Full-text · Article · May 2002 · Leukemia
  • Source
    A D Schimmer · D W Hedley · L Z Penn · M D Minden

    Preview · Article · Jan 2002 · Blood
  • Source
    [Show abstract] [Hide abstract]
    ABSTRACT: Lovastatin is an inhibitor of the enzyme 3-hydroxy-3-methylglutaryl coenzyme A (HMG-CoA) reductase, the major regulatory enzyme of the mevalonate pathway. We have previously reported that lovastatin induces a significant apoptotic response in human acute myeloid leukemia (AML) cells. To identify the critical biochemical mechanism(s) essential for lovastatin-induced apoptosis, add-back experiments were conducted to determine which downstream product(s) of the mevalonate pathway could suppress this apoptotic response. Apoptosis induced by lovastatin was abrogated by mevalonate (MVA) and geranylgeranyl pyrophosphate (GGPP), and was partially inhibited by farnesyl pyrophosphate (FPP). Other products of the mevalonate pathway including cholesterol, squalene, lanosterol, desmosterol, dolichol, dolichol phosphate, ubiquinone, and isopentenyladenine did not affect lovastatin-induced apoptosis in AML cells. Our results suggest that inhibiting geranylgeranylation of target proteins is the predominant mechanism of lovastatin-induced apoptosis in AML cells. In support of this hypothesis, the geranylgeranyl transferase inhibitor (GGTI-298) mimicked the effect of lovastatin, whereas the farnesyl transferase inhibitor (FTI-277) was much less effective at triggering apoptosis in AML cells. Inhibition of geranylgeranylation was monitored and associated with the apoptotic response induced by lovastatin and GGTI-298 in the AML cells. We conclude that blockage of the mevalonate pathway, particularly inhibition of protein geranylgeranylation holds a critical role in the mechanism of lovastatin-induced apoptosis in AML cells.
    Full-text · Article · Oct 2001 · Leukemia
  • [Show abstract] [Hide abstract]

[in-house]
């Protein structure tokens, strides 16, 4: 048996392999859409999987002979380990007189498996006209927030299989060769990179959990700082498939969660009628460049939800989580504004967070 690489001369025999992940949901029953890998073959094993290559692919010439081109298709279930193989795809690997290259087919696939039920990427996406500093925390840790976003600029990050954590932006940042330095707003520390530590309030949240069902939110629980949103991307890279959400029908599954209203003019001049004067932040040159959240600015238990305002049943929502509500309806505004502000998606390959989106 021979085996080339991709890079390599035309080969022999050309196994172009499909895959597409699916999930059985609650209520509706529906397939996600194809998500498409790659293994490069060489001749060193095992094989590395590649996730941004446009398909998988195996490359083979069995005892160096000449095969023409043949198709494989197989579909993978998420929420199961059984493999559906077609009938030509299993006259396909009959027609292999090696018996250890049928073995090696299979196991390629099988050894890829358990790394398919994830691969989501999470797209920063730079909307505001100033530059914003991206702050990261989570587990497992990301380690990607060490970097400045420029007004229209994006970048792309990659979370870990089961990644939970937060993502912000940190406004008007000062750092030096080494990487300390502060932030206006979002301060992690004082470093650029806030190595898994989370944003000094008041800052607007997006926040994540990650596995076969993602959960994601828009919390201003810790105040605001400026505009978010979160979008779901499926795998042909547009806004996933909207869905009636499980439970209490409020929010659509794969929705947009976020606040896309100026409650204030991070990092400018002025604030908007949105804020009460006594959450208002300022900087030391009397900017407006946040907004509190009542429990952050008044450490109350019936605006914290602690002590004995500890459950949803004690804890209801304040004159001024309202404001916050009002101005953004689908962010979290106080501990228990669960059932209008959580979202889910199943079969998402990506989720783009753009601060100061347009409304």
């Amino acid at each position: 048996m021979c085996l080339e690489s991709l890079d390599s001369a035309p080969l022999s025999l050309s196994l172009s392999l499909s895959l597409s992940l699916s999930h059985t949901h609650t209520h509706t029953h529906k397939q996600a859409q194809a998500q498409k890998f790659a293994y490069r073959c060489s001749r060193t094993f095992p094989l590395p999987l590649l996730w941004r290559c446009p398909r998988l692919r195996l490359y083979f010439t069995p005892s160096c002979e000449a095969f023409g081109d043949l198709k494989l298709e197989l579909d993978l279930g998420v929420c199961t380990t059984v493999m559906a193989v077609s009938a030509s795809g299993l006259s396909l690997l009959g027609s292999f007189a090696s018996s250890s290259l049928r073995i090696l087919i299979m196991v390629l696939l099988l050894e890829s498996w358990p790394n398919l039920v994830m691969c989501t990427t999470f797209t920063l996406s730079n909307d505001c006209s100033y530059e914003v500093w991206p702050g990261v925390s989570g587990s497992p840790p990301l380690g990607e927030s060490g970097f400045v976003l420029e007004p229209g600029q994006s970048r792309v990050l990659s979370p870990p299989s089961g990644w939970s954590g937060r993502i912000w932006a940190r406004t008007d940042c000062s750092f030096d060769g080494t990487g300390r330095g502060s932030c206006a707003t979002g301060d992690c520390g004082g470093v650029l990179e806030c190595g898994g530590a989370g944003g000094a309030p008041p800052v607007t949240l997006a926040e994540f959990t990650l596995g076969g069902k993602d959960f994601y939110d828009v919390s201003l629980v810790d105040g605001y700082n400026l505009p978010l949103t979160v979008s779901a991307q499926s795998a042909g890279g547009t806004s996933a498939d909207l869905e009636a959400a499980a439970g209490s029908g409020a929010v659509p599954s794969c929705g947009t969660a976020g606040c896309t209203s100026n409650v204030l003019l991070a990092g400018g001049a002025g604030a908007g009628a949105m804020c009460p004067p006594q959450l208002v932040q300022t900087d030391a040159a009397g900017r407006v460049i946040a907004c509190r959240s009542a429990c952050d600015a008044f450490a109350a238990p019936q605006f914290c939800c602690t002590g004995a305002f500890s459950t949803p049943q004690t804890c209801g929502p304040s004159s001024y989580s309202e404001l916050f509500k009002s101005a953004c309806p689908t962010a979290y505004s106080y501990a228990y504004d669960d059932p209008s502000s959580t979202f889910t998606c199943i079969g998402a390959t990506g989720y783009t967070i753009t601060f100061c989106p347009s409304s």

ABSTRACT: The statin family of drugs inhibits 3-hydroxy-3-methylglutaryl-CoA (HMG-CoA) reductase, the rate-limiting enzyme of the mevalonate pathway, and is used clinically as a safe and effective approach in the control of hypercholesterolemia. We have shown previously (Dimitroulakos, J., Nohynek, D., Backway, K. L., Hedley, D. W., Yeger, H., Freedman, M. H., Minden, M D., and Penn, L. Z. Increased sensitivity of acute myelogenous leukemias to lovastatin-induced apoptosis: a potential therapeutic approach. Blood, 93: 1308-1318, 1999) that lovastatin, a prototypic member of the statin family, can induce apoptosis of human acute myeloid leukemia (AML) cells in a sensitive and specific manner. In the present study, we evaluated the relative potency and mechanism of action of the newer synthetic statins, fluvastatin, atorvastatin, and cerivastatin, to trigger tumor-specific apoptosis. Cerivastatin is at least 10 times more potent than the other statins at inducing apoptosis in AML cell lines. Cerivastatin-induced apoptosis is reversible with the addition of the immediate product of the HMG-CoA reductase reaction, mevalonate, or with a distal product of the pathway, geranylgeranyl pyrophosphate. This suggests protein geranylgeranylation is an essential downstream component of the mevalonate pathway for cerivastatin similar to lovastatin-induced apoptosis. The enhanced potency of cerivastatin expands the number of AML patient samples as well as the types of malignancies, which respond to statin-induced apoptosis with acute sensitivity. Cells derived from acute lymphocytic leukemia are only weakly sensitive to lovastatin cytotoxicity but show robust response to cerivastatin. Importantly, cerivastatin is not cytotoxic to nontransformed human bone marrow progenitors. These results strongly support the further testing of cerivastatin as a novel anticancer therapeutic alone and in combination with other agents in vivo.